It is the insured’s responsibility to submit proof of a separate deductible payment. Deductible payment must be a separate payment and be the first payment collected.
Since the insurance companies lobbied extremely hard to get this law passed, we believe that they will start asking for proof of deductible payment before releasing recoverable depreciation immediately. Since this is now part of the insurance code, TDI will be able to investigate any violations. Though they cannot prosecute the contractor, they can investigate and assess fines for any violations. In addition, since they are a governing body, they do carry a lot of weight with the DA’s office and could suggest charges be filed for violators.
Fortunately, the courts are so overloaded it may be unlikely in larger counties, but we wouldn’t be surprised if it happened in some smaller counties. Hopefully, this law will help legitimate contractors get paid the entire insurance claim and stop the less reputable contractors from stealing reputable Roofer’s customers.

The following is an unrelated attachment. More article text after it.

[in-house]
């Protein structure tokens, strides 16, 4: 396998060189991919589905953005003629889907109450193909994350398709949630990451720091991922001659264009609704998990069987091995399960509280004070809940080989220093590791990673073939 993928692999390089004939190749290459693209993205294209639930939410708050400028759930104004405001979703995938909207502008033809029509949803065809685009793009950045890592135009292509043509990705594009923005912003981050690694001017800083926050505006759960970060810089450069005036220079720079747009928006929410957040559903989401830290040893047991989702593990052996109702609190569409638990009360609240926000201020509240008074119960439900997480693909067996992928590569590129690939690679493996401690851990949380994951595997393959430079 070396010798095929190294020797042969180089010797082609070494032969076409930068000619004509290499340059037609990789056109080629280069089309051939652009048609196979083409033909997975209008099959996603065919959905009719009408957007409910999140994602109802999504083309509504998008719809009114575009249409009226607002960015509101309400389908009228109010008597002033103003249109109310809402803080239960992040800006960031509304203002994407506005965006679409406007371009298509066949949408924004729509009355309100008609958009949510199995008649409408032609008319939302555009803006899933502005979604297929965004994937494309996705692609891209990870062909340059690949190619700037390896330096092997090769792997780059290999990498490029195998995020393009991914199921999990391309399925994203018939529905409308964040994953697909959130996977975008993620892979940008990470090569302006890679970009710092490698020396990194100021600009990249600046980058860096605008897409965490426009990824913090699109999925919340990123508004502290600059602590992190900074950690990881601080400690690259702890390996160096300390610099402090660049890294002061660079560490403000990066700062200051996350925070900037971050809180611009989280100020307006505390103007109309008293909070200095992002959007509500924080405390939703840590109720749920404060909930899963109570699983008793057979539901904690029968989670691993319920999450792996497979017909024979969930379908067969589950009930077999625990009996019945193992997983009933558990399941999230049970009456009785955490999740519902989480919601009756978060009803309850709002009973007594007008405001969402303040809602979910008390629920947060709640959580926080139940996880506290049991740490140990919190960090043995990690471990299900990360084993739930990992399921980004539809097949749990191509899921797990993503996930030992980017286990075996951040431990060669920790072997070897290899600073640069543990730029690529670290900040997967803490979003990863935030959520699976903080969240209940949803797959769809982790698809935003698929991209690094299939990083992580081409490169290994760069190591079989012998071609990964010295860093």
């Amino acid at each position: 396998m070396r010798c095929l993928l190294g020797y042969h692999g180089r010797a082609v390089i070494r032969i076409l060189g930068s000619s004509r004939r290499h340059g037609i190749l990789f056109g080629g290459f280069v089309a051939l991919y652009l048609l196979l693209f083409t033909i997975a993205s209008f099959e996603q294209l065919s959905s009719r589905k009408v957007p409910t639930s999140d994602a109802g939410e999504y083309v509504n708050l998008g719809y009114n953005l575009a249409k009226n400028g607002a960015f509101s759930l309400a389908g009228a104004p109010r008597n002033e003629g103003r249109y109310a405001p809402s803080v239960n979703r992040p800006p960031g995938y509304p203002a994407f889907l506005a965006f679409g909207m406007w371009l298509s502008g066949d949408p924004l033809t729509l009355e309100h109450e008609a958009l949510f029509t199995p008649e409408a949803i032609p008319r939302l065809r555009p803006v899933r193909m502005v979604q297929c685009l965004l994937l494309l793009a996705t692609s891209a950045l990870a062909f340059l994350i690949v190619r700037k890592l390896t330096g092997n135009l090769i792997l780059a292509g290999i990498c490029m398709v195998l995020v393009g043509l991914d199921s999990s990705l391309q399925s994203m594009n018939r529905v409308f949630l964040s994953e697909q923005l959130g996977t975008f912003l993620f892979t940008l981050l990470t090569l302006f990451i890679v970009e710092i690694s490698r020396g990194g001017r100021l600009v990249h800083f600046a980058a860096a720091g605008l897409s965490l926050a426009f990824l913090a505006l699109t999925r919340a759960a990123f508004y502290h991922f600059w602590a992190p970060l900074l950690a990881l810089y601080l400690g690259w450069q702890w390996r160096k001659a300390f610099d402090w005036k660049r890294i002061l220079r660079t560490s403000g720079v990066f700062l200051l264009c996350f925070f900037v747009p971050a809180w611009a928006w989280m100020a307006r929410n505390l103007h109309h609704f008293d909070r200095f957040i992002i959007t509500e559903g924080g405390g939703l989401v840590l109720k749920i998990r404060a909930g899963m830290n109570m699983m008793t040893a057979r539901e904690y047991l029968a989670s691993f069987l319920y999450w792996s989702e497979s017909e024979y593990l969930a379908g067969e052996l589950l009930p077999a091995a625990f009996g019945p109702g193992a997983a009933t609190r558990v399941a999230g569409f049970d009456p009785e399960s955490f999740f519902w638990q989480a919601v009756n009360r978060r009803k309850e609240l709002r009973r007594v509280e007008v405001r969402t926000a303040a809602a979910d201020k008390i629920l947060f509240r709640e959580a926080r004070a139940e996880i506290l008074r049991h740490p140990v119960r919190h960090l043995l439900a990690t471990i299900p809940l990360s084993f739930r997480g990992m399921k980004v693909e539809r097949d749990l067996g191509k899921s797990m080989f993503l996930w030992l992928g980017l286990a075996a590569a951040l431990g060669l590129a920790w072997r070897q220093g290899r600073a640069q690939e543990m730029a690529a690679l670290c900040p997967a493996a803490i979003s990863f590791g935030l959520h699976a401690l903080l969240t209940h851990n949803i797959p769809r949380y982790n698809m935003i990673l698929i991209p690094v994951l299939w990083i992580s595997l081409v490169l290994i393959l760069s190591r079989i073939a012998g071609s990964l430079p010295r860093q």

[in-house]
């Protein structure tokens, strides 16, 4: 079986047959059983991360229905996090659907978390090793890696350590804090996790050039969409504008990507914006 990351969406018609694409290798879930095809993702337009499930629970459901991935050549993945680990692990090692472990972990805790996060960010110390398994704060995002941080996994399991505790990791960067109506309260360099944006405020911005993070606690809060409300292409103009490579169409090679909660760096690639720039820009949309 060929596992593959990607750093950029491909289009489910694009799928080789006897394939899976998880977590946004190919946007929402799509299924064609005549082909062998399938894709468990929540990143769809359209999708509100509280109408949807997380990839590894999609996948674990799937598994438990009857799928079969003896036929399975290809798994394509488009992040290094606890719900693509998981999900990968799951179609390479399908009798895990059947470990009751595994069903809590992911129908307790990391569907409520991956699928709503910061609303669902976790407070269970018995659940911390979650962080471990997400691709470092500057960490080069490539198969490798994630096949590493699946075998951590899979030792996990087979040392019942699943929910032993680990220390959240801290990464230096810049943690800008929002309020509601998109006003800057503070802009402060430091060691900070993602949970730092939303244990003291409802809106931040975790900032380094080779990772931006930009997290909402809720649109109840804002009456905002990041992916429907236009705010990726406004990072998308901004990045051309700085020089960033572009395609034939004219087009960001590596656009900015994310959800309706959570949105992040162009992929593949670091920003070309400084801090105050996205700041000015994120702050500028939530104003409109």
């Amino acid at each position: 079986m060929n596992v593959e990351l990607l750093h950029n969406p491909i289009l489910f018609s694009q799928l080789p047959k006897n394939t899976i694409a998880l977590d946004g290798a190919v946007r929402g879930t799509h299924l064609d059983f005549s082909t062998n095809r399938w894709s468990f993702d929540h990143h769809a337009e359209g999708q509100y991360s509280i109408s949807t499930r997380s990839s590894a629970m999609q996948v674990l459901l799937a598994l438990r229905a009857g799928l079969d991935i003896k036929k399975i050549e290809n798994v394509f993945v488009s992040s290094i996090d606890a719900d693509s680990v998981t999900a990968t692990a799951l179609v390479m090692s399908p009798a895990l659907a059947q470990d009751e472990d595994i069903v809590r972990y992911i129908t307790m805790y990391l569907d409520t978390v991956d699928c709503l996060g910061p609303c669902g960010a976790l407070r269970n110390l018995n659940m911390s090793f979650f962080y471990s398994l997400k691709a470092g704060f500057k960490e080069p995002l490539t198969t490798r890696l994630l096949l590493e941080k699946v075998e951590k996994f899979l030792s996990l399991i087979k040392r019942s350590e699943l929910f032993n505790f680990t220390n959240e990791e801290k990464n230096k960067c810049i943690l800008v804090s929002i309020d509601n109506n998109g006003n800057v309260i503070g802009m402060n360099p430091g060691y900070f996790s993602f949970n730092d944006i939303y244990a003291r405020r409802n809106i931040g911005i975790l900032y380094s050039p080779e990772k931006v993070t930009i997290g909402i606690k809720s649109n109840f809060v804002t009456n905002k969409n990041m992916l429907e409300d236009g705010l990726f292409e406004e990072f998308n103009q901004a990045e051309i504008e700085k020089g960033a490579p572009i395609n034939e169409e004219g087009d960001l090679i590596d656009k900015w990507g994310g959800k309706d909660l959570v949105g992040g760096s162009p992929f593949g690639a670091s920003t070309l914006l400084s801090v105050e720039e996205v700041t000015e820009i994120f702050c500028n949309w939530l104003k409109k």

- Have owner affirmatively represent whether insurance proceeds are being used and, if so, what is the amount of their deductible.
- Provide a section on your contract for your customer to check a box that indicates whether or not they are paying with insurance proceeds; a blank line for them to write in the amount of the deductible, and a place for them to initial that section.
- Have language in your contract that requires the customer to assist with collection of depreciation/hold back (owner required to provide proof of deductible).
- Have warning language from law in your contract and a place for customer to initial.
If you have questions regarding the HB2102 "Deductibles Law," The Lane Law Firm can help. After years of defending big insurance companies and helping them squash the “little guy’s” insurance claims, Chip Lane decided to open his own firm to serve families and business owners needing help with insurance claims. With his years of experience and extensive knowledge of the insurance company’s tactics, he’s able to level the playing field and get claims approved.